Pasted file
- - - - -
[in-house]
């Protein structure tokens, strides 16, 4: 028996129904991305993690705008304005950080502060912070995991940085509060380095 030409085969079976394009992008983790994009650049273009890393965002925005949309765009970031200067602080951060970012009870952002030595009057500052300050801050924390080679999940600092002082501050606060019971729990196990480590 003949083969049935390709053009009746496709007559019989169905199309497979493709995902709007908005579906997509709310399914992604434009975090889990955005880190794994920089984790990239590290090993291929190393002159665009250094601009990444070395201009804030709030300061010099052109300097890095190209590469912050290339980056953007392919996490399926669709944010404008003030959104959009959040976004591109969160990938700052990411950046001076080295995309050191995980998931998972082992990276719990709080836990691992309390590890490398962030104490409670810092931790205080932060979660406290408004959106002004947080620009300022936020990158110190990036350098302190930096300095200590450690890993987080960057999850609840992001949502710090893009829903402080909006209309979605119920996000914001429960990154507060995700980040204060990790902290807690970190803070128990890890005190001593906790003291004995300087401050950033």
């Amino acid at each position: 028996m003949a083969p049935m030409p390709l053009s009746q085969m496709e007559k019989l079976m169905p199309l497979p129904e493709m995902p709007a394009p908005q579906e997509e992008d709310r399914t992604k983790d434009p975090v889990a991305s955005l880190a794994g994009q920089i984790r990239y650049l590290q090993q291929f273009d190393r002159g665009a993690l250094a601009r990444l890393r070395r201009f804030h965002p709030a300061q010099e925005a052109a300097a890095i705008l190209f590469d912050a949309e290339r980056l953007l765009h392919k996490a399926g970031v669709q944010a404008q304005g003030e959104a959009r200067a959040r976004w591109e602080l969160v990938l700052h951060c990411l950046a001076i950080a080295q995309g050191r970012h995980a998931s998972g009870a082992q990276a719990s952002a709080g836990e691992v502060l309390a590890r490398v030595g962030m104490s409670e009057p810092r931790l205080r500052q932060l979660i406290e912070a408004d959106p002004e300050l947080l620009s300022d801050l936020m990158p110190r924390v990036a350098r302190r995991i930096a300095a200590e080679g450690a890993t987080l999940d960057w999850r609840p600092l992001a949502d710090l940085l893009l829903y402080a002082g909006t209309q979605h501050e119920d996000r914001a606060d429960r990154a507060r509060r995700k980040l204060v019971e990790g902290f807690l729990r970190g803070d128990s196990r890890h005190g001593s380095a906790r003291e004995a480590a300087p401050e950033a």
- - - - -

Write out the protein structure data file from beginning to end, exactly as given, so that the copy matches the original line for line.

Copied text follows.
[in-house]
């Protein structure tokens, strides 16, 4: 028996129904991305993690705008304005950080502060912070995991940085509060380095 030409085969079976394009992008983790994009650049273009890393965002925005949309765009970031200067602080951060970012009870952002030595009057500052300050801050924390080679999940600092002082501050606060019971729990196990480590 003949083969049935390709053009009746496709007559019989169905199309497979493709995902709007908005579906997509709310399914992604434009975090889990955005880190794994920089984790990239590290090993291929190393002159665009250094601009990444070395201009804030709030300061010099052109300097890095190209590469912050290339980056953007392919996490399926669709944010404008003030959104959009959040976004591109969160990938700052990411950046001076080295995309050191995980998931998972082992990276719990709080836990691992309390590890490398962030104490409670810092931790205080932060979660406290408004959106002004947080620009300022936020990158110190990036350098302190930096300095200590450690890993987080960057999850609840992001949502710090893009829903402080909006209309979605119920996000914001429960990154507060995700980040204060990790902290807690970190803070128990890890005190001593906790003291004995300087401050950033």
């Amino acid at each position: 028996m003949a083969p049935m030409p390709l053009s009746q085969m496709e007559k019989l079976m169905p199309l497979p129904e493709m995902p709007a394009p908005q579906e997509e992008d709310r399914t992604k983790d434009p975090v889990a991305s955005l880190a794994g994009q920089i984790r990239y650049l590290q090993q291929f273009d190393r002159g665009a993690l250094a601009r990444l890393r070395r201009f804030h965002p709030a300061q010099e925005a052109a300097a890095i705008l190209f590469d912050a949309e290339r980056l953007l765009h392919k996490a399926g970031v669709q944010a404008q304005g003030e959104a959009r200067a959040r976004w591109e602080l969160v990938l700052h951060c990411l950046a001076i950080a080295q995309g050191r970012h995980a998931s998972g009870a082992q990276a719990s952002a709080g836990e691992v502060l309390a590890r490398v030595g962030m104490s409670e009057p810092r931790l205080r500052q932060l979660i406290e912070a408004d959106p002004e300050l947080l620009s300022d801050l936020m990158p110190r924390v990036a350098r302190r995991i930096a300095a200590e080679g450690a890993t987080l999940d960057w999850r609840p600092l992001a949502d710090l940085l893009l829903y402080a002082g909006t209309q979605h501050e119920d996000r914001a606060d429960r990154a507060r509060r995700k980040l204060v019971e990790g902290f807690l729990r970190g803070d128990s196990r890890h005190g001593s380095a906790r003291e004995a480590a300087p401050e950033a």